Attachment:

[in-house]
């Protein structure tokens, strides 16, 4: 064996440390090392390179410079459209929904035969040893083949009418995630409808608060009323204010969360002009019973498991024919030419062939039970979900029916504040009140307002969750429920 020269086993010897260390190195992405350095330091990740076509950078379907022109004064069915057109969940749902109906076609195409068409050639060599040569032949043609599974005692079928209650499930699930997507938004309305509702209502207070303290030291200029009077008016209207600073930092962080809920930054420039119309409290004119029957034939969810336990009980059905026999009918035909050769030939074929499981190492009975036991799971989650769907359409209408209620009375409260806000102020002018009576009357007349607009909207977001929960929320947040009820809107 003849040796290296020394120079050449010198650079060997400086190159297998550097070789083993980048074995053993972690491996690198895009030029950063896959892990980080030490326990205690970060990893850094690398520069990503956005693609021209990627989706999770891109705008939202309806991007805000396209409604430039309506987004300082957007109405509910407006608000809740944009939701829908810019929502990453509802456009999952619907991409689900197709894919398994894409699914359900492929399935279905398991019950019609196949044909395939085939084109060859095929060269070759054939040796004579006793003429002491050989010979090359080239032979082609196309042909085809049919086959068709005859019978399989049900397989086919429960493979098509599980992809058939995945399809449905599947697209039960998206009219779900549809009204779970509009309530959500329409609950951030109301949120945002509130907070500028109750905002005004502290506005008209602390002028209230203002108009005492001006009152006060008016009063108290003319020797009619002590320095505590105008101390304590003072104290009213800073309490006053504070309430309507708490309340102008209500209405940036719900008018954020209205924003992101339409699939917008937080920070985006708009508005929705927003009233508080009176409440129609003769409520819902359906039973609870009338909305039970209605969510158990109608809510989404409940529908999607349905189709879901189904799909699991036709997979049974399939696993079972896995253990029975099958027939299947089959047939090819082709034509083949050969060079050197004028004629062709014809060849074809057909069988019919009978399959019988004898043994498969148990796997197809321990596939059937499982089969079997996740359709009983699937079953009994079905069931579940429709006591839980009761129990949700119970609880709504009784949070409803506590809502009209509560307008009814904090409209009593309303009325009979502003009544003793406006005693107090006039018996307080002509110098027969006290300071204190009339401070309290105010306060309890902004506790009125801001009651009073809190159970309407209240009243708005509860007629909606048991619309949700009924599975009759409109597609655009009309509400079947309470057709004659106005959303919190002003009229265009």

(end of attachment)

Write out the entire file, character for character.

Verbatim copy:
[in-house]
């Protein structure tokens, strides 16, 4: 064996440390090392390179410079459209929904035969040893083949009418995630409808608060009323204010969360002009019973498991024919030419062939039970979900029916504040009140307002969750429920 020269086993010897260390190195992405350095330091990740076509950078379907022109004064069915057109969940749902109906076609195409068409050639060599040569032949043609599974005692079928209650499930699930997507938004309305509702209502207070303290030291200029009077008016209207600073930092962080809920930054420039119309409290004119029957034939969810336990009980059905026999009918035909050769030939074929499981190492009975036991799971989650769907359409209408209620009375409260806000102020002018009576009357007349607009909207977001929960929320947040009820809107 003849040796290296020394120079050449010198650079060997400086190159297998550097070789083993980048074995053993972690491996690198895009030029950063896959892990980080030490326990205690970060990893850094690398520069990503956005693609021209990627989706999770891109705008939202309806991007805000396209409604430039309506987004300082957007109405509910407006608000809740944009939701829908810019929502990453509802456009999952619907991409689900197709894919398994894409699914359900492929399935279905398991019950019609196949044909395939085939084109060859095929060269070759054939040796004579006793003429002491050989010979090359080239032979082609196309042909085809049919086959068709005859019978399989049900397989086919429960493979098509599980992809058939995945399809449905599947697209039960998206009219779900549809009204779970509009309530959500329409609950951030109301949120945002509130907070500028109750905002005004502290506005008209602390002028209230203002108009005492001006009152006060008016009063108290003319020797009619002590320095505590105008101390304590003072104290009213800073309490006053504070309430309507708490309340102008209500209405940036719900008018954020209205924003992101339409699939917008937080920070985006708009508005929705927003009233508080009176409440129609003769409520819902359906039973609870009338909305039970209605969510158990109608809510989404409940529908999607349905189709879901189904799909699991036709997979049974399939696993079972896995253990029975099958027939299947089959047939090819082709034509083949050969060079050197004028004629062709014809060849074809057909069988019919009978399959019988004898043994498969148990796997197809321990596939059937499982089969079997996740359709009983699937079953009994079905069931579940429709006591839980009761129990949700119970609880709504009784949070409803506590809502009209509560307008009814904090409209009593309303009325009979502003009544003793406006005693107090006039018996307080002509110098027969006290300071204190009339401070309290105010306060309890902004506790009125801001009651009073809190159970309407209240009243708005509860007629909606048991619309949700009924599975009759409109597609655009009309509400079947309470057709004659106005959303919190002003009229265009």